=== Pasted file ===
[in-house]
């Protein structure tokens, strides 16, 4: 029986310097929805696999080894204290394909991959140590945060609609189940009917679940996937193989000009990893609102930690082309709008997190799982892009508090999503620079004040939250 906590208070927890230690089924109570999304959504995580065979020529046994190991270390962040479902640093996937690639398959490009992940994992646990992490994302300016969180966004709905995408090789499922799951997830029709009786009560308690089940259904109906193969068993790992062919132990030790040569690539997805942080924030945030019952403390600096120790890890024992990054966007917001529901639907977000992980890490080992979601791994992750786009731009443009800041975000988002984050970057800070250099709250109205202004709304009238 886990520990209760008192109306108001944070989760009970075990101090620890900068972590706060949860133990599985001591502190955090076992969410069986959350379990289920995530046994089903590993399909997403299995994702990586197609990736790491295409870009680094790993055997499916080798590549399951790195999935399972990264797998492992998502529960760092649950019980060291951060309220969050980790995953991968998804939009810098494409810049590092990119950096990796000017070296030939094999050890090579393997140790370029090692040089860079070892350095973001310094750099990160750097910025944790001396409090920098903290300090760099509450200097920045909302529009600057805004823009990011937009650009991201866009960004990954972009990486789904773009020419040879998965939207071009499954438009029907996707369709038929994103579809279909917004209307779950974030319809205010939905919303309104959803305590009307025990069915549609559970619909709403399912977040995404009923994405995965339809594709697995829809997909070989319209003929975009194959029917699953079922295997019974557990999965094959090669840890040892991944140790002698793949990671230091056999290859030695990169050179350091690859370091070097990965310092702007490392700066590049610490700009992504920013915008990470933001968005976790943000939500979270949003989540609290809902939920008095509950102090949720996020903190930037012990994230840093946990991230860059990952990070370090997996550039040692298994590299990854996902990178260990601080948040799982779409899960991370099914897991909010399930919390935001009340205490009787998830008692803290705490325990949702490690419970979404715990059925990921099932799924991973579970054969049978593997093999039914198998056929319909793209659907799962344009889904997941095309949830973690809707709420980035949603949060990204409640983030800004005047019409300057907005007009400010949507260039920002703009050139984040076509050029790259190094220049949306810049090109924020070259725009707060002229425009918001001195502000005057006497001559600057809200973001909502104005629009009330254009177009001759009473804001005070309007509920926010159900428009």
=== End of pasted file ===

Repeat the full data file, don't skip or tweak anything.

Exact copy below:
[in-house]
């Protein structure tokens, strides 16, 4: 029986310097929805696999080894204290394909991959140590945060609609189940009917679940996937193989000009990893609102930690082309709008997190799982892009508090999503620079004040939250 906590208070927890230690089924109570999304959504995580065979020529046994190991270390962040479902640093996937690639398959490009992940994992646990992490994302300016969180966004709905995408090789499922799951997830029709009786009560308690089940259904109906193969068993790992062919132990030790040569690539997805942080924030945030019952403390600096120790890890024992990054966007917001529901639907977000992980890490080992979601791994992750786009731009443009800041975000988002984050970057800070250099709250109205202004709304009238 886990520990209760008192109306108001944070989760009970075990101090620890900068972590706060949860133990599985001591502190955090076992969410069986959350379990289920995530046994089903590993399909997403299995994702990586197609990736790491295409870009680094790993055997499916080798590549399951790195999935399972990264797998492992998502529960760092649950019980060291951060309220969050980790995953991968998804939009810098494409810049590092990119950096990796000017070296030939094999050890090579393997140790370029090692040089860079070892350095973001310094750099990160750097910025944790001396409090920098903290300090760099509450200097920045909302529009600057805004823009990011937009650009991201866009960004990954972009990486789904773009020419040879998965939207071009499954438009029907996707369709038929994103579809279909917004209307779950974030319809205010939905919303309104959803305590009307025990069915549609559970619909709403399912977040995404009923994405995965339809594709697995829809997909070989319209003929975009194959029917699953079922295997019974557990999965094959090669840890040892991944140790002698793949990671230091056999290859030695990169050179350091690859370091070097990965310092702007490392700066590049610490700009992504920013915008990470933001968005976790943000939500979270949003989540609290809902939920008095509950102090949720996020903190930037012990994230840093946990991230860059990952990070370090997996550039040692298994590299990854996902990178260990601080948040799982779409899960991370099914897991909010399930919390935001009340205490009787998830008692803290705490325990949702490690419970979404715990059925990921099932799924991973579970054969049978593997093999039914198998056929319909793209659907799962344009889904997941095309949830973690809707709420980035949603949060990204409640983030800004005047019409300057907005007009400010949507260039920002703009050139984040076509050029790259190094220049949306810049090109924020070259725009707060002229425009918001001195502000005057006497001559600057809200973001909502104005629009009330254009177009001759009473804001005070309007509920926010159900428009």